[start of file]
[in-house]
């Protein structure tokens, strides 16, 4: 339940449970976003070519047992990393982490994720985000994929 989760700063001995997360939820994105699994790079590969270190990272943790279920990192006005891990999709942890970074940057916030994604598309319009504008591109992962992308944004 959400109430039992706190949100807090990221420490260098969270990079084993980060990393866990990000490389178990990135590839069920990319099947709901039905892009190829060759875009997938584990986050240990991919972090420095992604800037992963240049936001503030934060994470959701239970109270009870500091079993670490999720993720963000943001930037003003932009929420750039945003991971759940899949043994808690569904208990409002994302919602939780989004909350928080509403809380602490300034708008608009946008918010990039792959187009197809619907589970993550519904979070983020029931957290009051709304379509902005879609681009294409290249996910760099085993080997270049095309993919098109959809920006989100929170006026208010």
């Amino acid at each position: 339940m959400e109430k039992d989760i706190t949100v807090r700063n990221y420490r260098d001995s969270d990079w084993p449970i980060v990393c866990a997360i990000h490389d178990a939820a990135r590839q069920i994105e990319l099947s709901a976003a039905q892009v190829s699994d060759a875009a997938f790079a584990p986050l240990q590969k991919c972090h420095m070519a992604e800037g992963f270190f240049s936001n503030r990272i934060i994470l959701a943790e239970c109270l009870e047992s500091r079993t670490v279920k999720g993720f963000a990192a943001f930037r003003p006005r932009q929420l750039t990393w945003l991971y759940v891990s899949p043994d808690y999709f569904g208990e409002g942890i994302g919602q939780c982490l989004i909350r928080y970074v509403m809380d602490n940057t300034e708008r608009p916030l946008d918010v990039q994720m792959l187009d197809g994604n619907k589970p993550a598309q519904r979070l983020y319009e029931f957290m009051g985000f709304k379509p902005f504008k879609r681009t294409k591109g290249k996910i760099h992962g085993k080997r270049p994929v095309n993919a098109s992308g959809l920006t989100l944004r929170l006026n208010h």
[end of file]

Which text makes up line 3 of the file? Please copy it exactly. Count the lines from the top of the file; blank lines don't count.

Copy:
């Amino acid at each position: 339940m959400e109430k039992d989760i706190t949100v807090r700063n990221y420490r260098d001995s969270d990079w084993p449970i980060v990393c866990a997360i990000h490389d178990a939820a990135r590839q069920i994105e990319l099947s709901a976003a039905q892009v190829s699994d060759a875009a997938f790079a584990p986050l240990q590969k991919c972090h420095m070519a992604e800037g992963f270190f240049s936001n503030r990272i934060i994470l959701a943790e239970c109270l009870e047992s500091r079993t670490v279920k999720g993720f963000a990192a943001f930037r003003p006005r932009q929420l750039t990393w945003l991971y759940v891990s899949p043994d808690y999709f569904g208990e409002g942890i994302g919602q939780c982490l989004i909350r928080y970074v509403m809380d602490n940057t300034e708008r608009p916030l946008d918010v990039q994720m792959l187009d197809g994604n619907k589970p993550a598309q519904r979070l983020y319009e029931f957290m009051g985000f709304k379509p902005f504008k879609r681009t294409k591109g290249k996910i760099h992962g085993k080997r270049p994929v095309n993919a098109s992308g959809l920006t989100l944004r929170l006026n208010h």